Graham Reid | | 1 min read
Although we have learned that Jeff Kelly of Seattle's Green Pajamas -- a band which has consistently delivers seductive and intelligent paisley-pop grounded in the spirit of the mid-Sixties, see here -- grew up playing country music with his father, this new album is something of a surprise.
But a surprise in a good way.
With longtime bassist Joe Ross, singer Laura Weller from his side-project The Goblin Market (whose Gothic/poetic oeuvre perhaps anticipates this shadowlands direction) and others, Kelly takes a dark turn.
Here are poetic murder ballads (Why Good Men Go Bad is exceptionally powerful with lines like "there's a rock on her chest and a rag in her mouth and weeds in her hair"), and songs of loss, whisky and honky tonk girls.
There's also an especially beautiful and moving Father Father in which a wayward son wonders if his late father whom he loves is watching over him and waiting at the gates of Heaven.
This is music which has nothing to do with contemporary country but comes from that older place of Hank Williams, Merle Haggard, Johnny Cash and Billy Joe Shaver. Yet at times Kelly's slightly nasal vocals recall Tom Petty in menacing country mood, and in the truckers lament Desiree there is a winding guitar part which seems shaved off from the Beatles' version of Buddy Holly's Word of Love.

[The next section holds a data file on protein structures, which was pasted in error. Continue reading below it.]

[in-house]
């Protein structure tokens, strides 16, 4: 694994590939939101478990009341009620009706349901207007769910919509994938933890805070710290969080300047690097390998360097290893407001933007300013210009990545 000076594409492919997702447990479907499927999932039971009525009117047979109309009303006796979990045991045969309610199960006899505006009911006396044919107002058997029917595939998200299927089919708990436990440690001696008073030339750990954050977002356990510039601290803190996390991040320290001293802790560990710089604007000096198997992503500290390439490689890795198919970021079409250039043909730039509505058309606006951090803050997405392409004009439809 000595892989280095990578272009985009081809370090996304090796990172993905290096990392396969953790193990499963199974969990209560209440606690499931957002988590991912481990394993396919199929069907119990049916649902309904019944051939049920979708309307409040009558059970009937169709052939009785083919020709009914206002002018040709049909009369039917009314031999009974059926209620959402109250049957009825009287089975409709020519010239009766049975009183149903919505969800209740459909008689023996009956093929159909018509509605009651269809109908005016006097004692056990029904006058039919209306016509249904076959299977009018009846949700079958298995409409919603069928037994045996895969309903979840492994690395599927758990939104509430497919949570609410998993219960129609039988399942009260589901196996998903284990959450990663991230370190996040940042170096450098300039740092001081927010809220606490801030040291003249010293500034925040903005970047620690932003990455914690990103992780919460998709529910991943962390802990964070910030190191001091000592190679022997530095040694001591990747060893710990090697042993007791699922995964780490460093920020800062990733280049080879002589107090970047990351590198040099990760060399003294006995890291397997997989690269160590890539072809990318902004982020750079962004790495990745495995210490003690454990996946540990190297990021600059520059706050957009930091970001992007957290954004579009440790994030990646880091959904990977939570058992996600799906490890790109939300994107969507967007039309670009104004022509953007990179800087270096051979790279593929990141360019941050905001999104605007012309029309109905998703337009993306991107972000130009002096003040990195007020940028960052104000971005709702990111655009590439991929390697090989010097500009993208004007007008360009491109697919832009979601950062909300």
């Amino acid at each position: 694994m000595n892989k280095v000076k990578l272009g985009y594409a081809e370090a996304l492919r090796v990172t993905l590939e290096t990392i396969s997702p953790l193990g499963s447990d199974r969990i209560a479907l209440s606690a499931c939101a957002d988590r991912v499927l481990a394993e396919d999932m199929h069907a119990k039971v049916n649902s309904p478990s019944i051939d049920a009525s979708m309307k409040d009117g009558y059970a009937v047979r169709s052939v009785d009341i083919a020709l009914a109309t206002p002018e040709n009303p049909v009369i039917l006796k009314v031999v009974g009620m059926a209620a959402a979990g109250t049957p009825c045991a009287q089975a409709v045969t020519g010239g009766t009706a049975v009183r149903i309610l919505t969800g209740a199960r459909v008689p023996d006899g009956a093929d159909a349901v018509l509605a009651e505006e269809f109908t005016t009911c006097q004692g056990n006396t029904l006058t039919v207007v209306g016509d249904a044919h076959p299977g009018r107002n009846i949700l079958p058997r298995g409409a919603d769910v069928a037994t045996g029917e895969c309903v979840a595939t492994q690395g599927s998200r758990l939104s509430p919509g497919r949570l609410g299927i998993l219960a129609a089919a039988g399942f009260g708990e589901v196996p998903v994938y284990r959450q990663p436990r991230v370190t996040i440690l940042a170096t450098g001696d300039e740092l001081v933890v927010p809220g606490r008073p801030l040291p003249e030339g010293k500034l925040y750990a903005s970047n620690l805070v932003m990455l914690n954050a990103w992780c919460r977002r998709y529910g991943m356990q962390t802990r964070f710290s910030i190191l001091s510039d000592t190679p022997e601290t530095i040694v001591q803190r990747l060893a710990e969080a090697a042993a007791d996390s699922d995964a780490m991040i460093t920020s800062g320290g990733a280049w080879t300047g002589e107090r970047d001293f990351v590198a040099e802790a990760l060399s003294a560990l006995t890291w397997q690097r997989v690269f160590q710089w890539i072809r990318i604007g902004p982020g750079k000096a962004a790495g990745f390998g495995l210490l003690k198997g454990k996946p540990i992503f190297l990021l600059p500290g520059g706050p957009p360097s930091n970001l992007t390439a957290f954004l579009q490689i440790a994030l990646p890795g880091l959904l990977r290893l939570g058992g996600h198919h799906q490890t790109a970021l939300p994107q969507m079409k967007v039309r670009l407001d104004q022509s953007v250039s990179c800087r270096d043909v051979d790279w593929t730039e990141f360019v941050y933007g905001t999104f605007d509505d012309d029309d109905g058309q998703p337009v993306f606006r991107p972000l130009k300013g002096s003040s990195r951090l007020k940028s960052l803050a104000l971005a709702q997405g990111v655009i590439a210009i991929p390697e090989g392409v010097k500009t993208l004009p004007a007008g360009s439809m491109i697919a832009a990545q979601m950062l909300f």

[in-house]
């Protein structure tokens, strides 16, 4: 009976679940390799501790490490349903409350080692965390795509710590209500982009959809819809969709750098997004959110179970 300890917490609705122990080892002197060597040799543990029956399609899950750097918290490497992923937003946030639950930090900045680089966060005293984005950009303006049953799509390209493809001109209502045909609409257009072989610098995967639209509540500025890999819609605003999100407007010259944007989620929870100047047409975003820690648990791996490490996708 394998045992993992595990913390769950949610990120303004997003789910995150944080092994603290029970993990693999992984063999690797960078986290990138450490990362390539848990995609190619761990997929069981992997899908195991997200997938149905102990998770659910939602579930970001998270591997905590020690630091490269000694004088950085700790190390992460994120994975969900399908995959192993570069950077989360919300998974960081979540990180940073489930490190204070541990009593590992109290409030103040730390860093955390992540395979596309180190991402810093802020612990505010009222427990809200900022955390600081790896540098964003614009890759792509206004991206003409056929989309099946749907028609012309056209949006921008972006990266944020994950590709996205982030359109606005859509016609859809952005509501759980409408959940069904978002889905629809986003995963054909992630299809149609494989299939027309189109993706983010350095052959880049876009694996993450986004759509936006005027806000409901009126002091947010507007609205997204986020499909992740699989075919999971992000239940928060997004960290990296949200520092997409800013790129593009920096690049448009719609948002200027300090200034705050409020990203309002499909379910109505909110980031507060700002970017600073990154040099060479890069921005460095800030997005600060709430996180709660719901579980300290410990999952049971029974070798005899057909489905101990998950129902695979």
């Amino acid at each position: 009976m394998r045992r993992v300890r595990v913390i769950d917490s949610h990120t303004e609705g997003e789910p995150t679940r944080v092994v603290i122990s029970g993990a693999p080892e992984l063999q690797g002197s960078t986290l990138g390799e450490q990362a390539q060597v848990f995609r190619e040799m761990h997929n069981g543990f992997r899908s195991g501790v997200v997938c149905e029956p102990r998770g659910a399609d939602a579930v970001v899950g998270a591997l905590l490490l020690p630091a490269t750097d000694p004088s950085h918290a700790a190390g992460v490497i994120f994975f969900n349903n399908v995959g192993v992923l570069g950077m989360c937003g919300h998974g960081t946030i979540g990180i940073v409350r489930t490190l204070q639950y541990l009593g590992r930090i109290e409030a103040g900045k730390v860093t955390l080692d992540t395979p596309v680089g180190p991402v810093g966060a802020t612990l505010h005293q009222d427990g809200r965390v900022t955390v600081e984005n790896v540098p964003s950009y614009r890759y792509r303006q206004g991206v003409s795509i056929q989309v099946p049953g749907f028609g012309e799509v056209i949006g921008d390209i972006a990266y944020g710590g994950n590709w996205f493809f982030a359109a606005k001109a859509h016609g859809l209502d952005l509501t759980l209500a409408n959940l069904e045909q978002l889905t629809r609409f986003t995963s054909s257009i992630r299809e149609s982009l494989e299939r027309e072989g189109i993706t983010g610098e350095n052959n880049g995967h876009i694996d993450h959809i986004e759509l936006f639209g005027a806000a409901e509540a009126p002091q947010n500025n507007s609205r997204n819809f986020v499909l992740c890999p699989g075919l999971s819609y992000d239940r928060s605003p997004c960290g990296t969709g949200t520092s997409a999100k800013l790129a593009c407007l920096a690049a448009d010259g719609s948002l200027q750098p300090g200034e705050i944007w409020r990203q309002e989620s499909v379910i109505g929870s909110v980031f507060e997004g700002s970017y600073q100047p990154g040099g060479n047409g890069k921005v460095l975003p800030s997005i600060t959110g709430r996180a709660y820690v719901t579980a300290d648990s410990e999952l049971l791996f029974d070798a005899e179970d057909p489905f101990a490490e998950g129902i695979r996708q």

After the dramatic but short "theme" which echoes classic soundtracks like Bonanza and The Big Country, Green Pajamas get down to more brooding matters on Pass Me Another Whiskey which opens like The Rime of the Ancient Mariner ("Listen to me Beth of the tale I'll tell of drinking and sinking into debt").
With harmonica (Honky Tonk Girls), organ (the Petty-like Last Night Was the End of the World) and accordion (the ancient sounding ballad Isabelle Blue), these songs touch a lot of country points.
But this really grips when things get bleak as on the death'n'sex banjo-coloured Winter of 23 ("it snowed like a bastard . . . Daddy died of a heart attack") and especially that screenplay-in-verse Why Good Men Go Bad.
In the Wires is one of those quiet contemporary classics of mystery and yearning which wouldn't disgrace Neil Young at his best and the nine minute She's Gone She's Gone Daddy She's Gone in one dark ride into a crime of passion and a flight to the lands of snow.
Bleak but poetic, suffused in death, drama, cigarette smoke and whisky, these songs are a very long way from Green Pajamas' terrific psychedelic sounds, but Kelly's lyrics and these gripping deliveries make you wonder what took them so long to get to what seems another -- if very different -- natural home.
Green Pajama Country! is available from Green Monkey Records here.